The words of the text are complete in their force and range. In many a life, great improvement takes place without eradication being perfected. We are not called in the Bible merely to make great improvement. That is what we have been trying to do by our own strength and wit, and which we have always failed in doing. Nowhere do the sacred writers encourage us to make considerable advance upon our old selves. The exhortation of the Bible is vital. Suppose a man should have been addicted to the meanest of all vices—the vice of lying, the vice that God can hardly cure,—that last deep dye that the blood of God"s own Christ"s heart can hardly get at, that defies the very detergents of heaven;—suppose such a man should lie less, is he less a liar? Suppose he should cease the vulgarity of falsehood and betake himself to the refinement of deceit, has he improved? Rather, he has aggravated the first offence—multiplied by infinite aggravations the conditions which first constituted his character. Suppose he should neither lie nor deceive on any great scale, but should betake himself to the act of speaking ambiguously—that is to say, using words in two senses, meaning the hearer to accept the words in one sense, whilst he construes them in another; he then becomes a verbal trickster, a conjurer in speech; he has mental reservations; he has a secret or esoteric backway by which he interprets to his own conscience the language which he uses in public and which he intends to be construed by public lexicography. Has he improved? He has gone to a deeper depth of evil. The vulgar criminal may be hopefully encountered; but the man who has twisted language, coloured and flushed with new significance terms which ought to have been pure in their meaning and direct in their intent; the man who trifles with the conscience and intelligence of his fellow-creatures, and does so in cold blood, is no black criminal: he is a skilled artist in the devil"s pay, and so far in that the divine finger can hardly touch his supposed security. Song of Solomon, we are not called to great improvements, to marvellous changes of a superficial kind: we are called to newness of birth, regeneration, the washing of the Holy Ghost, the renewal—the recreation of the inner man. "Marvel not that I said unto thee, Ye must be born again." There is a great work of destruction to be done which we dare not undertake. You can never reason down many of the institutions of Christian countries which are at this moment mocking the sanctuary, and secretly laughing with jeers and bitterest sarcasm at Christianity. We must use force in relation to some institutions—not the force of the arm, which is the poorest of all strength, but the force of reasoned law, righteous legislation, laws made at the altar and sanctified by the very spirit of prayer. There are institutions in every nominally Christian city that can burn up any number of tracts, blow away any force of eloquence, turn aside any dart of argument. Nothing can touch them but the mighty arm of rational—that is to say, intelligent and righteous—legislation.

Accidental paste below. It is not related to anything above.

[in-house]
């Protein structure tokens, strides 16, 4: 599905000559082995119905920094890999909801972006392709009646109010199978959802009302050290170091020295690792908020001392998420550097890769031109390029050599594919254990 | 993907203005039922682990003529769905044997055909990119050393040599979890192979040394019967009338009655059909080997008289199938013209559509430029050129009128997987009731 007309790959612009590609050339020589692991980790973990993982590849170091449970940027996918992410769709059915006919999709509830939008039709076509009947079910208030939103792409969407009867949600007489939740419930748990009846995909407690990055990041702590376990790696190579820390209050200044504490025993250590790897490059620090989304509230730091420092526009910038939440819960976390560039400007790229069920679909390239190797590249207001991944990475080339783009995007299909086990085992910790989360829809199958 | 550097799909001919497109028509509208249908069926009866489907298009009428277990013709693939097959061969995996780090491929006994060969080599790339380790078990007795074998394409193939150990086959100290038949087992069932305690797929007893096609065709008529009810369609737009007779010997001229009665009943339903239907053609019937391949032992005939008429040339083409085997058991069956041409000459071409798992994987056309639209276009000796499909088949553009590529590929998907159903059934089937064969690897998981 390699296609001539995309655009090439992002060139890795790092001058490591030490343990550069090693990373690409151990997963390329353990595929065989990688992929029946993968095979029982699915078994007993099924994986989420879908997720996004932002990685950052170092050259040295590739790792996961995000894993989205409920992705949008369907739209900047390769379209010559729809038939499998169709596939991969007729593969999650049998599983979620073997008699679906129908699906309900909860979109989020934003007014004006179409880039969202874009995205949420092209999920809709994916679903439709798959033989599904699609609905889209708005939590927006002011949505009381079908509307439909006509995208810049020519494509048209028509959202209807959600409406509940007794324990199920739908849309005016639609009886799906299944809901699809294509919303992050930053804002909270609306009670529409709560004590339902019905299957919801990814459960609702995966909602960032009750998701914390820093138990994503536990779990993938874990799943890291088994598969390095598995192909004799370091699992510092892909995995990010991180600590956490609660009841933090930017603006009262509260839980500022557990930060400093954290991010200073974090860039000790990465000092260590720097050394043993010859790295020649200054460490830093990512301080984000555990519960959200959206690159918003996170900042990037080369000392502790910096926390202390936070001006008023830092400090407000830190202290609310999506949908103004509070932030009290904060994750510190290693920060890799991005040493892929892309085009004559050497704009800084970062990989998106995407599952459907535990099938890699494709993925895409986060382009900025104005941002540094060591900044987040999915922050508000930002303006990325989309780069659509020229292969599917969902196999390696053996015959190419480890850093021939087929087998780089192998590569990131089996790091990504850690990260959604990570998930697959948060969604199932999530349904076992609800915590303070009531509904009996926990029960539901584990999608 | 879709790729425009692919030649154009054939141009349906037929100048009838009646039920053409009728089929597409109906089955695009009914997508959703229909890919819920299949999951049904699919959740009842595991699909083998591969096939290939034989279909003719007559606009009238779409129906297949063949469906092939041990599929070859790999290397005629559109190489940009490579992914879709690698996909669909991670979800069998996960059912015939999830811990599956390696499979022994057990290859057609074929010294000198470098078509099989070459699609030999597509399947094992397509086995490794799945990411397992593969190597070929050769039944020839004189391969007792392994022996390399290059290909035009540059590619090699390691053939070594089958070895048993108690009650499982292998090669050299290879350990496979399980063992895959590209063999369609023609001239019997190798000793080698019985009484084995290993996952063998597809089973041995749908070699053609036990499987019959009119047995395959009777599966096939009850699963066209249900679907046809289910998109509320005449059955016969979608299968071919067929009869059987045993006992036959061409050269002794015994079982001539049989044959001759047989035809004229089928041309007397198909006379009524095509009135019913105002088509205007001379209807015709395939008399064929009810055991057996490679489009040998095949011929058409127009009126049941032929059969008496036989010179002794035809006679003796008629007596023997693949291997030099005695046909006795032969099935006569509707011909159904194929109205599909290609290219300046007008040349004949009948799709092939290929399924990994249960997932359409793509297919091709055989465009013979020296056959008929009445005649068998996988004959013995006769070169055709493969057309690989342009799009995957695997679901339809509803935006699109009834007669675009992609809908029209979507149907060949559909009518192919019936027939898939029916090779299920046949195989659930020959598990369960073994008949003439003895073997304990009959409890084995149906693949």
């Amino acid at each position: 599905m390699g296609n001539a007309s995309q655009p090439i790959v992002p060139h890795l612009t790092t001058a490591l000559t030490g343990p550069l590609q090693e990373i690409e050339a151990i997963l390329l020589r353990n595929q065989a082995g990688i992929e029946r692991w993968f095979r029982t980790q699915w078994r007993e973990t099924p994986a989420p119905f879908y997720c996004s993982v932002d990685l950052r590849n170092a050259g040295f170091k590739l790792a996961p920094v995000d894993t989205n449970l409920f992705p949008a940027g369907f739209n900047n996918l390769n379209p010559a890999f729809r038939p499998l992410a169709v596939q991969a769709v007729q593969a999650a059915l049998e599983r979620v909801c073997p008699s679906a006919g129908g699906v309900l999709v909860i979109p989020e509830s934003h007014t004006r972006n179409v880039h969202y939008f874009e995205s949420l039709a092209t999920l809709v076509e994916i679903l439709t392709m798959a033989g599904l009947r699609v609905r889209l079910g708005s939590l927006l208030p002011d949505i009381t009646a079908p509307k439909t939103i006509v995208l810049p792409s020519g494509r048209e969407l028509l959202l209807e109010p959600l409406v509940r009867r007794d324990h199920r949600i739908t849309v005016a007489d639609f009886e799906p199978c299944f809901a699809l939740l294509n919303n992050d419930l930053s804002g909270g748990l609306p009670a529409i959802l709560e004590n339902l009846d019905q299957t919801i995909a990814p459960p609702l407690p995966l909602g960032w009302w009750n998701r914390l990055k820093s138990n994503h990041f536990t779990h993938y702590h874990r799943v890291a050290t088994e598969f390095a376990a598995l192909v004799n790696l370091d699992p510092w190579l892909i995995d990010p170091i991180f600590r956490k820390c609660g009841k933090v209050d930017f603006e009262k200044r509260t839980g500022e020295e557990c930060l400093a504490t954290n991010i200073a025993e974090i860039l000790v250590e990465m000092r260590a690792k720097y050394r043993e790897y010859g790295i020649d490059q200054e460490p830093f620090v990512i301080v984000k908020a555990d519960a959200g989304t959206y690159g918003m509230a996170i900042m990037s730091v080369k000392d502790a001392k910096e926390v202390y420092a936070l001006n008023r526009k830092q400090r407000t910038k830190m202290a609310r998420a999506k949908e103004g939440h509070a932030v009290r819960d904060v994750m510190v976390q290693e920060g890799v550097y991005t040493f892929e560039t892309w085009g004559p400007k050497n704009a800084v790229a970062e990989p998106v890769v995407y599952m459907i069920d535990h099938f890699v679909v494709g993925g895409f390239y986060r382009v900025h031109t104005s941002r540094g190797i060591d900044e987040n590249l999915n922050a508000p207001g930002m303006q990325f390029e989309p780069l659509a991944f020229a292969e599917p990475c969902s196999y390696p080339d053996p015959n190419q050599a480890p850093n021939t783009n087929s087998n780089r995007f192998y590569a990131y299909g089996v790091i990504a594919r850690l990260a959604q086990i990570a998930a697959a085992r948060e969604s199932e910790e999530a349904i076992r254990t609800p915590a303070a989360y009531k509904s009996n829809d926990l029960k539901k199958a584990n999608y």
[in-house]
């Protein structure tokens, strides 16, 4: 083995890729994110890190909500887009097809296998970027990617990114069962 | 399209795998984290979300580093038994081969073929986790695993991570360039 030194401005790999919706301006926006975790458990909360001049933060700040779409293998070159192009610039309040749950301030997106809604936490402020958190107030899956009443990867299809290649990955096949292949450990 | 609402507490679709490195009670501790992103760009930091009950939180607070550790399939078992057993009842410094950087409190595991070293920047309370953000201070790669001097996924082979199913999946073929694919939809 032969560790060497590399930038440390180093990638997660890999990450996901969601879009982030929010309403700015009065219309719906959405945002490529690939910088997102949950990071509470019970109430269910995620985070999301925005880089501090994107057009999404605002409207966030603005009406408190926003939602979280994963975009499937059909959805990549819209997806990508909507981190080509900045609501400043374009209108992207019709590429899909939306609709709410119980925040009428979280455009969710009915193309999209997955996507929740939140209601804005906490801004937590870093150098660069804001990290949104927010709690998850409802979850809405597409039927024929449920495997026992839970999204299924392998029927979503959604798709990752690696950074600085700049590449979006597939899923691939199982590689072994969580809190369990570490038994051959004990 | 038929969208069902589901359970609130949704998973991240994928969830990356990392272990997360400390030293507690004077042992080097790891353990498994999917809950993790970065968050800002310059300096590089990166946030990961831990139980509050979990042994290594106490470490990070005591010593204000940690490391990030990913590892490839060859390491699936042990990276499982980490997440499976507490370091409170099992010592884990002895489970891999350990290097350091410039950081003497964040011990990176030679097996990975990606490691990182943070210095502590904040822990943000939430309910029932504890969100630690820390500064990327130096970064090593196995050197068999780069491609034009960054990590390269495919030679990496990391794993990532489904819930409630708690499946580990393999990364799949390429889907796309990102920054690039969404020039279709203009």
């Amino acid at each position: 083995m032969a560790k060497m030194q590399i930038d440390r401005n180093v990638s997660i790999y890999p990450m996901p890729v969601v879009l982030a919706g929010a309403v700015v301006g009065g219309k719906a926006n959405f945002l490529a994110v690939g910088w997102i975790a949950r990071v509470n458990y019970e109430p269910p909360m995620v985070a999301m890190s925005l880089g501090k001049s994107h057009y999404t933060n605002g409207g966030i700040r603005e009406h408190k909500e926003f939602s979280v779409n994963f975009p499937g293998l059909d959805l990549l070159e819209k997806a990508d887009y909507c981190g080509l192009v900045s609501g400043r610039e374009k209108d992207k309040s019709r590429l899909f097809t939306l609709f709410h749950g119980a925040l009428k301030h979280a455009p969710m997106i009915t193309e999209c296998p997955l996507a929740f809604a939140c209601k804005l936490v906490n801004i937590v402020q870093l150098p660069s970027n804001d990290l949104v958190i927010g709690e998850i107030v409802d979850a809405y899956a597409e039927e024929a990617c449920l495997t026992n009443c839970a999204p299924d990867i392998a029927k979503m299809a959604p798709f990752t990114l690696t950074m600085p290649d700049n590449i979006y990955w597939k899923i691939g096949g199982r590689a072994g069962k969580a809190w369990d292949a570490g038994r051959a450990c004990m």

Thoroughness gives confidence in all things. Take it in the matter of language. How many men know just enough of any language not to dare to speak it! How many persons know the first syllables of a word, but dare not commit themselves to a precise termination! The grammar lies where the sting lies, at the tail of the word. Song of Solomon, how we huddle up our terminations, broaden, or sharpen, or blur the final vowels, so that men may not know whether we have used the one vowel or the other, coming out with tremendous emphasis on the syllables about which there is no doubt. Thoroughness gives confidence. The man who understands the language in and out, through and through, speaks off-handedly, freely, with dignified carelessness; he knows that he is fully master of the language, and can speak it with a master"s ease. That is true in theology. If we do not believe our theology, we cannot preach it; if we do not believe the Gospel, we can only preach about the Gospel,—make complimentary references to it, set it in a very dignified place in the lyceum of intellect; but knowing it, we breathe it like a great healing, purifying wind over the whole earth, saying, "One thing I know: once I was blind,—now I see." Where are the Pharisees that can frighten us, or the critics that can displace our crown? Do not go beyond your own knowledge; keep strictly within the line of experience and living testimony; and then you will be Herculean in strength, Job -like in patience, Paul-like in heroism and courage.